Chinese Science Bulletin

, Volume 59, Issue 11, pp 1159–1166

Validation of AMSU-A measurements from two different calibrations in the lower stratosphere using COSMIC radio occultation data

Article Atmospheric Science

DOI: 10.1007/s11434-014-0125-9

Cite this article as:
He, W., Zou, C. & Chen, H. Chin. Sci. Bull. (2014) 59: 1159. doi:10.1007/s11434-014-0125-9

Abstract

GPS radio occultation data from the Constellation Observing System for Meteorology, Ionosphere, and Climate (COSMIC) mission were used to validate the measurements of the advanced microwave sounding unit-A (AMSU-A) in the lower stratosphere from different satellites. AMSU-A observations from two different calibrations—the pre-launch operational and post-launch simultaneous nadir overpass (SNO) calibrations—were compared to microwave brightness temperatures (Tb) simulated from COSMIC data. Observations from three satellites (NOAA-15, -16, and -18) were used in the comparison. The results showed that AMSU-A Tb measurements from both calibrations and from all three NOAA satellites were underestimated in the lower stratosphere, and that the biases were larger in polar winters, especially over the southern high latitudes. In comparison to operational calibration, the SNO-calibrated AMSU-A data produced much smaller biases relative to the COSMIC data. The improvement due to SNO calibration was quantified by a Ratio index, which measured the bias changes from operational to SNO calibrations relative to the biases between the operational-calibrated AMSU-A data and the COSMIC data. The Ratio values were 70 % for NOAA-15 and >80 % for NOAA-18 and -16, indicating that the SNO calibration method significantly reduced AMSU-A biases and effectively improved AMSU-A data quality.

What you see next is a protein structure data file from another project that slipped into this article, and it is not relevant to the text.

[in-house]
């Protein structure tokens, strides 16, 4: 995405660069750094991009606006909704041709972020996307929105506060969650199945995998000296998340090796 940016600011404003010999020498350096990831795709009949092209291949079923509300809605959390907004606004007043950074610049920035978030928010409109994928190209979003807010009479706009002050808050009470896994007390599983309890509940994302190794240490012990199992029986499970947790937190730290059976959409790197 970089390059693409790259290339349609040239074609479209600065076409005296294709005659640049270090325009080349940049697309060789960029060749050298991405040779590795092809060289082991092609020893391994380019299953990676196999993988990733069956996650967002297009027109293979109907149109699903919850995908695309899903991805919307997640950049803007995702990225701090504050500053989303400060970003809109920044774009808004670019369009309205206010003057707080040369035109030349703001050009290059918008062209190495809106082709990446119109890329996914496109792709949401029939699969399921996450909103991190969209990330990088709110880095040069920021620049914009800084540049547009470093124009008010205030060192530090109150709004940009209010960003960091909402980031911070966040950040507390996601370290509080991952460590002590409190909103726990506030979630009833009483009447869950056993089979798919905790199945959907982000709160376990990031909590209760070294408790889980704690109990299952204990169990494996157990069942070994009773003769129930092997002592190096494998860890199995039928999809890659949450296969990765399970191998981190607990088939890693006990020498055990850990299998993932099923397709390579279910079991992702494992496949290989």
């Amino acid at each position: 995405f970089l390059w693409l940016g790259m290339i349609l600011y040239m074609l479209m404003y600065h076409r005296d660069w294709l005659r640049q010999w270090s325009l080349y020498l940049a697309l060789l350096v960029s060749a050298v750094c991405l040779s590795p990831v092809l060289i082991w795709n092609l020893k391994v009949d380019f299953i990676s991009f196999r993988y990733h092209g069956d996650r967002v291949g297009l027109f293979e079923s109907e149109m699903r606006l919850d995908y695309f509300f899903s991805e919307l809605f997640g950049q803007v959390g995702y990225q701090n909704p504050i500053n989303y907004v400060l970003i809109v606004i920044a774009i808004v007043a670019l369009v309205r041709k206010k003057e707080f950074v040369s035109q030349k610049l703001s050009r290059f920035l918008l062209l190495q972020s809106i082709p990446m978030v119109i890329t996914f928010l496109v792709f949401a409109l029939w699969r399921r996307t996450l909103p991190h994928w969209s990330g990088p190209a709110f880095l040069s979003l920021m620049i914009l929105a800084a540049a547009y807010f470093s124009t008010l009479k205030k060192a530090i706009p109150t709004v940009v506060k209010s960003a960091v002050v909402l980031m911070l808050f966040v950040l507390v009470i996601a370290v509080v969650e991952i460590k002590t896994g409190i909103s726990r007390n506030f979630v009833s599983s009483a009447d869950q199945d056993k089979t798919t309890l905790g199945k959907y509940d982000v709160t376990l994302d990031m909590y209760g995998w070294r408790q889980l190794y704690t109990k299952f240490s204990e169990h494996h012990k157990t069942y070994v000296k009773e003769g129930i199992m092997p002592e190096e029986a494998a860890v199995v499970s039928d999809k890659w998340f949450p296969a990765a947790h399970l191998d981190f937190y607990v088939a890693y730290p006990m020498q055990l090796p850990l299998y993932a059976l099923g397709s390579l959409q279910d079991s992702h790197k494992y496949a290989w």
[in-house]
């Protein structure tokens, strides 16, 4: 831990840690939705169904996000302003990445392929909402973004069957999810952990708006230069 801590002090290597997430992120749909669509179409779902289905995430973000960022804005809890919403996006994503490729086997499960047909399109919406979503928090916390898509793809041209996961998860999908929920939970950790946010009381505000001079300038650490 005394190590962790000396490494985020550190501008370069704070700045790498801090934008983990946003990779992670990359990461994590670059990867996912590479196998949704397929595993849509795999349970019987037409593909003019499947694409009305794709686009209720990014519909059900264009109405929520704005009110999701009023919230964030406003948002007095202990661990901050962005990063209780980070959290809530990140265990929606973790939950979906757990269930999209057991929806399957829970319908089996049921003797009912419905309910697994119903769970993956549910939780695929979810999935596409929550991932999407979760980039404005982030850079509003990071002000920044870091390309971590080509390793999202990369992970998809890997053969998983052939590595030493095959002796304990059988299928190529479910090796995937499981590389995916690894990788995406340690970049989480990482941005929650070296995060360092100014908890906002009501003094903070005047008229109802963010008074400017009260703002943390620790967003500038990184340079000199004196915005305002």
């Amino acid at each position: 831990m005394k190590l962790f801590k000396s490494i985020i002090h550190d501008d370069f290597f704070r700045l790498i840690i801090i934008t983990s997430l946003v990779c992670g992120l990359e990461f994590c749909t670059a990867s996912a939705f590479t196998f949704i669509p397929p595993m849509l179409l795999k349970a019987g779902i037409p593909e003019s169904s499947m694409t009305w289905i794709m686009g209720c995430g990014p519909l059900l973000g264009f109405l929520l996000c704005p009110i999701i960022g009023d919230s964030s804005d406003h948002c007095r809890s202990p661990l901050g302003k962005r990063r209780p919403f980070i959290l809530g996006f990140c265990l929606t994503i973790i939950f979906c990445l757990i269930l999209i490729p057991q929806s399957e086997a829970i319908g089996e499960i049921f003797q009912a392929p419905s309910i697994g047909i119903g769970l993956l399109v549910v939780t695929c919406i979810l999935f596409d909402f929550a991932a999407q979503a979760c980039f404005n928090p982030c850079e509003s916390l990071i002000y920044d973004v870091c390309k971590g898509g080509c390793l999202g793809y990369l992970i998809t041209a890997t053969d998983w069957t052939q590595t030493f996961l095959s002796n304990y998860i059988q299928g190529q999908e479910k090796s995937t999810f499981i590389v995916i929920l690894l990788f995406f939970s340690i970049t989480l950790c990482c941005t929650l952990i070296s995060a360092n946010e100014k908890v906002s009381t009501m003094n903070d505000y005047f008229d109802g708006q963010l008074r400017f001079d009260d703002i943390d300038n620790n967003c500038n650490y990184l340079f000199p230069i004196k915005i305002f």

Keywords

AMSU COSMIC Validation SNO calibration Brightness temperature 

Copyright information

© Science China Press and Springer-Verlag Berlin Heidelberg 2014

Authors and Affiliations

  1. 1.LAGEO, Institute of Atmospheric PhysicsChinese Academy of SciencesBeijingChina
  2. 2.NOAA/NESDIS/Center for Satellite Applications and ResearchCamp SpringsUSA